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Published On: Wed, Aug 22nd, 2018

Somalia: Djibouti’s greatest threat may come from within

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Araweelo News Network

 

PRESS ARTICLE

 

JOHANNESBURG, South Africa(ANN)– A rocky, steep-banked promenade outlines the port of Djibouti. Old men use it for their late-afternoon constitutionals and the odd beggar sleeps on its benches. The breeze is thick with salt, which mostly disguises the faint tang of sewage.

To understand what Djibouti has become, it’s worth taking a slow stroll along that promenade.

The Jijiga, a Chinese freighter named after a city in eastern Ethiopia, is moored at the pier. Towering cranes, like giant mechanical giraffes, are ready to unload its precious contents, destined to sate Ethiopia’s growing consumer demand.

Behind it, a pair of tugboats are manoeuvring a French warship, registration L9014, into dock. It is the Tonnerre, a Mistral-class helicopter carrier, which has seen action during the civil war in Côte d’Ivoire and the toppling of Muammar Gaddafi in Libya. Waiting for a berth behind it is a Chinese frigate, the Yanchang, which was deployed to the region to combat piracy.

“The big boats come all the time, at least once a week,” says Abdi, who works at the marina. “Not just the French. The Chinese, the Americans. They’re all here.”

This strange juxtaposition of international trade and heavy-duty military hardware is no aberration. It has become Djibouti’s trademark, and it’s not hard to understand why.

From an economic perspective, Djibouti is bleak. Crops don’t grow in this rocky, rust-red desert hellscape, where the lakes are salty and it’s 30°C in the middle of winter.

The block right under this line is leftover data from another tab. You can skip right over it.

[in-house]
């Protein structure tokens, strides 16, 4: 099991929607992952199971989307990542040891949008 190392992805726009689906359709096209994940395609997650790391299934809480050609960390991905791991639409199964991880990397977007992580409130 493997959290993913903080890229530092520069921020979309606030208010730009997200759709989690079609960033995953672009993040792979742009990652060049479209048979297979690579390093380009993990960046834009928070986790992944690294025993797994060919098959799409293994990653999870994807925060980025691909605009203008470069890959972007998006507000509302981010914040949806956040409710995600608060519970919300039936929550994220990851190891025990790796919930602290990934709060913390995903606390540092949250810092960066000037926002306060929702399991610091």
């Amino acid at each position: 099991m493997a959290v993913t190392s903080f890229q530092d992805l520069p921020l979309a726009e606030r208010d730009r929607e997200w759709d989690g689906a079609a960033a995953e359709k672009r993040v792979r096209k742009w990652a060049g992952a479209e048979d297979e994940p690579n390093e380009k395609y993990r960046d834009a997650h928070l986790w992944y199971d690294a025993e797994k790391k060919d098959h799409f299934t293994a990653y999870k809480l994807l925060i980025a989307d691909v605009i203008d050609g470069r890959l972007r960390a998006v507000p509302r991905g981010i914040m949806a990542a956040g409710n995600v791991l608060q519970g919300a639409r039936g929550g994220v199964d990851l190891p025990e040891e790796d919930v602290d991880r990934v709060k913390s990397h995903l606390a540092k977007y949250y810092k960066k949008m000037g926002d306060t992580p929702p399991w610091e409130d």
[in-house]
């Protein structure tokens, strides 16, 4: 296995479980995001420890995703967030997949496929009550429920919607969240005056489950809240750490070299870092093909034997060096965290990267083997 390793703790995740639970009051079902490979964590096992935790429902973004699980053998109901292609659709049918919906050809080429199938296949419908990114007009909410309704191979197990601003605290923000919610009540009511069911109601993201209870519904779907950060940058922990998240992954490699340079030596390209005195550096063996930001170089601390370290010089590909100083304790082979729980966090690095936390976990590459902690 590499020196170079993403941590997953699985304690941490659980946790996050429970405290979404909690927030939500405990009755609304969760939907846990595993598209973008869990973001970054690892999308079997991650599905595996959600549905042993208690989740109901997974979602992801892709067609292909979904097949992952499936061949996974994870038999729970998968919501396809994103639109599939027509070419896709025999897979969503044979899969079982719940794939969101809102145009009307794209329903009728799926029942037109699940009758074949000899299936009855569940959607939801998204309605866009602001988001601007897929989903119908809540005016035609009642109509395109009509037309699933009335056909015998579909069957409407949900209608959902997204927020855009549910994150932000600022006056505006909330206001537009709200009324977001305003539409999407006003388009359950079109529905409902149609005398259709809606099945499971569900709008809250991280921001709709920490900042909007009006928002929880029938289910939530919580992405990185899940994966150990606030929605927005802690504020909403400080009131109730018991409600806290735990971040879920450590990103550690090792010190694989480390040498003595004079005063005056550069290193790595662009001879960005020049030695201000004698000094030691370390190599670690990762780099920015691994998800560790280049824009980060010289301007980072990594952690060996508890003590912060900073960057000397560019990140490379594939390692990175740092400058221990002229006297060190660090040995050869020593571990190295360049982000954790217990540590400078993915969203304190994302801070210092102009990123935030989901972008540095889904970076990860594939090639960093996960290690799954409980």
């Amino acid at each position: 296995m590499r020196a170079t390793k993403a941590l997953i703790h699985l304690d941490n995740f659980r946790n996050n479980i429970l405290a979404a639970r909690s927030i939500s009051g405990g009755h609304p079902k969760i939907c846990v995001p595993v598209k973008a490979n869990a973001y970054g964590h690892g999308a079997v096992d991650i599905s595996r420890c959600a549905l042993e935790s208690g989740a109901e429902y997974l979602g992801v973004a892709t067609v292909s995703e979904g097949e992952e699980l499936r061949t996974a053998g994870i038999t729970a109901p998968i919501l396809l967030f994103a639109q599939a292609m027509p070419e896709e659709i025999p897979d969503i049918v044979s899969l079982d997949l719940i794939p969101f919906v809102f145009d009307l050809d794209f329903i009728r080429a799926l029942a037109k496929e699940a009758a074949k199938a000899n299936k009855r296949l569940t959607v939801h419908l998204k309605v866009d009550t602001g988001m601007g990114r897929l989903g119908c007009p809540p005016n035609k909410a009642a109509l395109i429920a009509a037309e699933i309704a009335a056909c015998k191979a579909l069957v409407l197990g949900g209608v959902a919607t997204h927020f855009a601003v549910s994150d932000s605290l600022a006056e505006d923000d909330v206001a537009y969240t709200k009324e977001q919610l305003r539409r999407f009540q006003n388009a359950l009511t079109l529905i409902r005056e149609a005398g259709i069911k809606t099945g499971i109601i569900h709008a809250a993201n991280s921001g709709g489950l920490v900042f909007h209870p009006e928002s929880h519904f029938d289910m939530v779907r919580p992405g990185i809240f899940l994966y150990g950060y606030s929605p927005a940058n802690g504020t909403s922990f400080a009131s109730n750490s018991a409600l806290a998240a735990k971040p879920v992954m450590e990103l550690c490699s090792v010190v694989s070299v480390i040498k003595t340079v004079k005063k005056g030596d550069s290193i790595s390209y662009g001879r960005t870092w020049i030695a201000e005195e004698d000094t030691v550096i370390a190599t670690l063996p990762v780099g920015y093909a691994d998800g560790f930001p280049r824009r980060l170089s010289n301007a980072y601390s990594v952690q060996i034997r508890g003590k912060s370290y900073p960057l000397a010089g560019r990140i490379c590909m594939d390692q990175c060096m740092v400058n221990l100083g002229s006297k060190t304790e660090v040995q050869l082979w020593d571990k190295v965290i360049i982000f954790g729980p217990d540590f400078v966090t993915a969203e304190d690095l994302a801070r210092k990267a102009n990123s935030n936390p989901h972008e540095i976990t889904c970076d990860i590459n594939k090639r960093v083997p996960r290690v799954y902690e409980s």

There’s little under the surface, either, except more salt, which is a major — albeit not especially lucrative — export for the tiny East African nation.

Life here is hard and so unforgiving for its population of less than one million people that even refugees, mostly from neighbouring Somalia or nearby Yemen, don’t want to stay. “It’s too hot for them,” said one aid worker. “They would rather try their luck elsewhere.”

But there is one thing that Djibouti has going for it — an irresistible attraction that keeps bringing superpowers to its shores, like alpha dogs marking their territory on the same lamp post.

In geopolitics, as in property, location is everything — and, on the global political chessboard, few countries are more strategically important than Djibouti.

It sits on the Bab-el-Mandeb, which is the narrowest point of the Red Sea. This is one of the world’s busiest shipping lanes, linking Asia to Europe, making it also the world’s most important trade artery. From Djibouti, superpowers can keep their fingers on the pulse of global commerce and guarantee uninterrupted passage for the dozens of container-laden freighters and bulging oil tankers that traverse the route every day.

The civil war in Yemen, just across the strait, has made Djibouti even more attractive.

“If Yemen had not disintegrated into civil war, you would have seen more basing in Aden rather than Djibouti. But Djibouti has managed to take advantage,” said Timothy Walker, a maritime security expert with the Institute of Security Studies.

Read more: https://mg.co.za/article/2018-03-02-00-djiboutis-greatest-threat-may-come-from-within

Distributed by APO Group on behalf of Mail & Guardian.
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SOURCE
Mail & Guardian

About the Author

- Arraale Mohamoud Jama Freelance Journalist and Human Rights Activist Arraale, is a 20 year experience as a professional Journalist and human rights activist Over the years, worked for the major News Papers in Somaliland as a reporter, editor and contributor. 2008 established website Araweelo News Network, he currently runs a web site based in Somaliland. who is the specializes in the investigation and reporting on issues relating to human rights, democracy, and good governance. contact: Info@araweelonews.com jaamac132@gmail.com Send an SMS or MMS to + 252 63 442 5380 WhatsApp + 252 65 910 7347.

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